Last fall we used fully extended teeth of a box blade to tear up a 75′ X 50′ plot to expand our current growing space. It’s spring now and we decided to proactively smother the weeds before they take control of the bed. The standard is to cover the ground with black plastic and let the sun beat down for a minimum of 3 weeks before you finally prep the beds for planting.
There are many options to cover and smother weeds but we decided to go cheap and get thick black plastic rolls from the local hardware store. It ended up being more trouble than benefit. First, the wind easily picked up the plastic. We had to dig around the property for logs and rocks to hold it down. The strips were narrow enough that we had to lay down multiple pieces which increased the winds capability of lifting the plastic.
It was almost comical watching us trying to stretch and lay the rolls down in the wind, throwing whatever was around us on top of the plastic to keep it down. It became a routine every evening, straightening the plastic out again. Although we had some success it wasn’t as devastating to the weeds as we had hoped.
What did we learn from this? Spend the money and buy the agricultural tarps. They will be worth it!
After spending January planning the expansion of the beds, February was spent deciding what to plant. After we evaluated what grew the best and what sold the best last year we decided to focus on greens, carrots, beets, snap peas, beans, summer squash, cucumbers and tomatoes. We saved a section for personal use where we’ll plant a few items that don’t sell well but we can’t live without! We absolutely loved the celery and okra last year but nobody was interested in it.
March is here and I’m excited to say our seeds came in the mail! While we saved seeds the last 2 years we were unable to collect enough to cover what we will be growing this year. Some items, like carrots, didn’t go to seed. We will also be trying a couple new varieties to see if they do better than ones we’ve previously grown.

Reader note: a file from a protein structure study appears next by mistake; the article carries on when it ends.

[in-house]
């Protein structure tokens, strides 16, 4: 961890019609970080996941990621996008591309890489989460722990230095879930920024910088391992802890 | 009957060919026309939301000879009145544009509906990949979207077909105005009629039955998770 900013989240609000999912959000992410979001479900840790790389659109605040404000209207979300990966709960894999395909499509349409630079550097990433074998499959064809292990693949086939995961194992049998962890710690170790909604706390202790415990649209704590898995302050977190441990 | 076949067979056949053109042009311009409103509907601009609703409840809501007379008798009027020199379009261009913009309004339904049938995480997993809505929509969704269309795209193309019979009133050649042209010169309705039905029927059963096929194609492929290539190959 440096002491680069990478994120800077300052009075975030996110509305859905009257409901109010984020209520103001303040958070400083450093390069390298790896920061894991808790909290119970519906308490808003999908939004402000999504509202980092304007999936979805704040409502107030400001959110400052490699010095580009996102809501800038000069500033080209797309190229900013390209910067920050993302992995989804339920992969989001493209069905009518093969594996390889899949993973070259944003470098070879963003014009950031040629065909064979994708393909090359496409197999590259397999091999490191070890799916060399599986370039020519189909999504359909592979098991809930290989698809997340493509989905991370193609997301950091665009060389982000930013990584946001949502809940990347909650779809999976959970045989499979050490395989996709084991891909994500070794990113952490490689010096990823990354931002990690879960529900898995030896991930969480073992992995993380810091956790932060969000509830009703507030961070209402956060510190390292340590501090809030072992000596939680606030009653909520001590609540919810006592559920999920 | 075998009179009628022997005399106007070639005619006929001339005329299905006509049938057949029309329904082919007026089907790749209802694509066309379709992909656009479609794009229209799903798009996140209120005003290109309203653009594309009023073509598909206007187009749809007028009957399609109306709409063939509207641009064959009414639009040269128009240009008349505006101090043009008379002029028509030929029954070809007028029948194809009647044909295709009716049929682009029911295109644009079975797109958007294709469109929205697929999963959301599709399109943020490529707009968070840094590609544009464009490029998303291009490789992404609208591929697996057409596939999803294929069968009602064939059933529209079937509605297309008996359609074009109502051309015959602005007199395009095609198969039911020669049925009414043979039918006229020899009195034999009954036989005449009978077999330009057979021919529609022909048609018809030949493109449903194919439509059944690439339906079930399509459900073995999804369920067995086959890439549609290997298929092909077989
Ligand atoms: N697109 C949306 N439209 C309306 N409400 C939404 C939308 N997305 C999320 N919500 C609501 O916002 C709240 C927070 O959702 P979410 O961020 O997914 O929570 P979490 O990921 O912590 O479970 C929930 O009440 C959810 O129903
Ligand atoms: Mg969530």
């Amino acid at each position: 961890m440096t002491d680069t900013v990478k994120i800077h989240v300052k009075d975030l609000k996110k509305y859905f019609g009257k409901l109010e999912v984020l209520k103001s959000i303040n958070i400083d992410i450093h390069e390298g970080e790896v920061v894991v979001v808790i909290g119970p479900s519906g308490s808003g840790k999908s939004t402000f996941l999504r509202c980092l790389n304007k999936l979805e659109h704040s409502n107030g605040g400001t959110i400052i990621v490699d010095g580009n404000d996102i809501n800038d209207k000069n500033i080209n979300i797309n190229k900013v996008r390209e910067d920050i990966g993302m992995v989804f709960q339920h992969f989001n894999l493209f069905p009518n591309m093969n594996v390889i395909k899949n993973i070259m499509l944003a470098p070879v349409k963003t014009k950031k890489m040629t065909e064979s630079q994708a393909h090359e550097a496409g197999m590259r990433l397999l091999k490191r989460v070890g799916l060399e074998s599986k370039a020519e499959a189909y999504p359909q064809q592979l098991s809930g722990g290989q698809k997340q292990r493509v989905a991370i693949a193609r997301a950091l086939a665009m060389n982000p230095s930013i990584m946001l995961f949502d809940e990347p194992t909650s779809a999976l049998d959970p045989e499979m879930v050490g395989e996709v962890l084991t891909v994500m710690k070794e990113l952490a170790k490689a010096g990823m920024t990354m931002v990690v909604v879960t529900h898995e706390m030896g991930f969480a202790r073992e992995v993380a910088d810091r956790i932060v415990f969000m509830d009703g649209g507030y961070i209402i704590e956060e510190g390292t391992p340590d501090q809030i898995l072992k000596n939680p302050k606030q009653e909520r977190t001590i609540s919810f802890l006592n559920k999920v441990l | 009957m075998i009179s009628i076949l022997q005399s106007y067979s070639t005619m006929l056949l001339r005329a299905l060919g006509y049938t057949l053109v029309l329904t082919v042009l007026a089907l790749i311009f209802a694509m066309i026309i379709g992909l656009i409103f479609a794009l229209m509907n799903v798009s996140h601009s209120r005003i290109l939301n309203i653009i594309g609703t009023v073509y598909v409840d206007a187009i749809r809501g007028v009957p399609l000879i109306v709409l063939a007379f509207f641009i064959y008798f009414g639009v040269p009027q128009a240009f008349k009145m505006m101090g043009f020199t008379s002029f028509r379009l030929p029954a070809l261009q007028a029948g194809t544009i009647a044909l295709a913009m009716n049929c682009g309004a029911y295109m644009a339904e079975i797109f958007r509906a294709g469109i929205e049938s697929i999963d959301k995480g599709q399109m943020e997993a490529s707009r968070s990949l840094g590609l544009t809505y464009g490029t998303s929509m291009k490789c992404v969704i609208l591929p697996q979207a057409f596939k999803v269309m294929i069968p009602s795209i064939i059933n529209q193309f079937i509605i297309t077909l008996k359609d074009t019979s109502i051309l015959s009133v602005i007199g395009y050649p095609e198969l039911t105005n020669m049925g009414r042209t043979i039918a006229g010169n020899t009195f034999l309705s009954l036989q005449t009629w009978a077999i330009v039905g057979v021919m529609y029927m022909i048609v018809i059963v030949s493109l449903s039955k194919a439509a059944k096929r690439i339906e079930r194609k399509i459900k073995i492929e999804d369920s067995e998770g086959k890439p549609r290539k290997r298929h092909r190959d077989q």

My next objective is to clean up some of my collected seeds from last year before planting including trying to separate more of the lettuce seed from the soft white propeller pieces that stubbornly stuck around. I also need to finish shelling peas and beans from their dried pods. Anyone for a shelling party?
Spring is coming up soon!
Yesterday we had a blizzard and the snow was so wet it actually stuck on top of the 2X4 inch farm fence stretched over the top of chicken run. I wish I could have taken a picture of the 4 inches of snow on top of this roof, but we took care of it at 4:30 AM when there wasn’t enough light to get a photo.
The SCH40 conduit is currently being used support the roof, but wasn’t strong enough for the weight. It was like walking into an ice cave that luckily didn’t collapse on us. We carefully popped up the wire with snow shovels to release the snow but one section on the upslope bent and pulled apart. A couple pieces of wood are now added for additional support until a long term solution can be found. We need to keep a roof due to the hawks that regularily patrol our property.
Replacing the SCH40 conduit with metal is our first priority. Then we plan to create a porch on the upslope to the coop to give more protection from the weather and a dry area for the hens to stand outside during rain or snow.
This was our first winter with the chickens so we count ourselves lucky this was the worst thing that happened all season. We are coming up on spring so hopefully we won’t have another blizzard until we finish the upgrades.